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Dragons’ Den, Series 20 Episode 7

Posted by: , Posted on: - Categories: Copyright, Designs, IP, Patents, Trade marks

Tonight’s booming episode of Dragons’ Den was as productive as it gets! Various deals were shared around the Den, offered by free-handed investors and rejected by wary, self-assured entrepreneurs.

In this week’s blog, I’ll focus on two pitches and consider what is patentable and the difference between designs and patents.  

Swapping divas for Dragons

First in the Den was Alex Brees, CEO and founder of Un:Hurd, a data-driven music marketing company which helps independent musicians access streams via playlists and run ads on social media platforms.

Alex Brees, CEO and founder of Un:Hurd pitching to the Dragons   

With a background in data analytics, as well as an impressive portfolio of celebrity connections, Alex noticed that the independent music sector didn’t have the tools to promote music across various marketing channels. And so in December 2021, he launched an ‘in your pocket music promotions hub’.

Seeking £120k for a 4% equity stake in his start-up, Alex entered the Den confident that he had already signed up 2,400 artists organically since the company’s launch. But was his performance in the Den as impressive? 

Alex explained that his company’s algorithm takes an artist’s data and then turns it into targeted and practical marketing. Although there was no mention of intellectual property (IP) during the pitch, is it possible to protect an algorithm with an IP right?  

Section 1 of the UK Patents Act 1977 sets out four conditions that an invention must satisfy for the grant of a valid patent: 

  1. the invention must be new;
  2. it must involve an inventive step;
  3. it must be capable of industrial application;
  4. it must not be excluded from patent protection (see below).

Inventions concerning ways of ‘doing business’ are excluded from patent protection under the Act, so it may not be possible to patent an algorithm if it only creates marketing or advertising materials.  

However, there are many other forms of IP protection from which Alex and others might benefit. For example, trade secret protection might be considered to protect confidential information or know-how which has some commercial value. A trade mark might help to protect a brand name or logo. Copyright may protect a business’ marketing materials and an app’s program code, and the look and feel of an app might be covered by design rights.  

It’s important to speak with an IP attorney when considering applying for IP protection to understand which different IP rights may protect different aspects of your business and brand. 

Alex's pitch was clearly music to the Dragons' ears as Touker Suleyman, Peter Jones and Deborah Meaden all offered the full investment for 15% of the business. In the end, Alex accepted a joint-offer from Peter and Deborah for 7.5% each.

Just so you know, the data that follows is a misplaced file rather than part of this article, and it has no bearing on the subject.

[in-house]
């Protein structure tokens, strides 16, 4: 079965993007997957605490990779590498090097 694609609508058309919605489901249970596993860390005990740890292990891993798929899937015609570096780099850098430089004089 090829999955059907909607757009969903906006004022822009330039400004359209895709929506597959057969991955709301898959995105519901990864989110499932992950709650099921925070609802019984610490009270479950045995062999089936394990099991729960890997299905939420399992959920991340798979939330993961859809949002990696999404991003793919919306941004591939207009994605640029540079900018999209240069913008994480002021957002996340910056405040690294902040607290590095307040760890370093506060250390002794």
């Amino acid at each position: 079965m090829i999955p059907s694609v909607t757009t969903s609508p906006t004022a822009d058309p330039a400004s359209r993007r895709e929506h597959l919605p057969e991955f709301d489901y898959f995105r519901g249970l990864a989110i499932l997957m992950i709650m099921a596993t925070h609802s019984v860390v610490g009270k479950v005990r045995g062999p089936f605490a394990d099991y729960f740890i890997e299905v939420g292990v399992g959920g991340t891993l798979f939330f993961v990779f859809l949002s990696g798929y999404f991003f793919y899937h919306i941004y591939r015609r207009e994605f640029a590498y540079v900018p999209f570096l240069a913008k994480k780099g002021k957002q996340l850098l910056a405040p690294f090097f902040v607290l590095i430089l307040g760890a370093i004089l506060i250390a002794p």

The IQ to navigate IP

Next up was Zoe Chapman, founder of KiddiWhizz. Her invention, The Whizzer, is an on-the-go solution for children who are at the potty-training stage. She entered the Den looking for a £50k investment in return for 10% of her business.

Zoe Chapman, founder of KiddiWhizz, in the Den.

Zoe states in the episode – to the Dragons’ delight - that she had already applied for intellectual property protection. She hasn’t spent much money on IP because she has applied for all of it herself. While this is something which can be done, we would always advise seeking legal advice via an IP attorney when applying for rights, especially patents.  

Zoe told the Dragons that she has applied for a ‘design utility patent’. In the U.S. system, this is basically a registered design. However, in the UK, we don’t grant design utility patents. Therefore, I was initially unsure as to whether Zoe had obtained patent or design protection.  

To obtain patent protection, it is highly advised that you seek the advice of a patent attorney, but it is possible to obtain design protection without an attorney’s help (though it is still recommended!). A UK registered design helps protect the appearance of a product - such as its shape or pattern. 

A design registration lasts 5 years and you must renew your design registration every 5 years to keep it protected – up to a maximum of 25 years.

I checked our designs register and Zoe was granted design protection in February 2021, so she would need to renew her design protection every 5 years to keep her product covered by design IP rights.  

Steven Bartlett holding the Whizzer, a potty training product.

Zoe certainly impressed the Dragons, but two Dragons were especially ‘whizzed’ up by Zoe’s pitch. Sara Davies and Steven Bartlett went head-to-head to convince Zoe that their area of business was the one she needed to take her product to the next level. In the end, Zoe accepted a joint offer from Sara and Steven, each offering £25k in return for a 12.5% stake each.

Before you enter the Den, make sure to check out what IP you have and how to protect it first to hold strong against any Dragons’ questions. You can complete our IP health check to find out what IP you may have.


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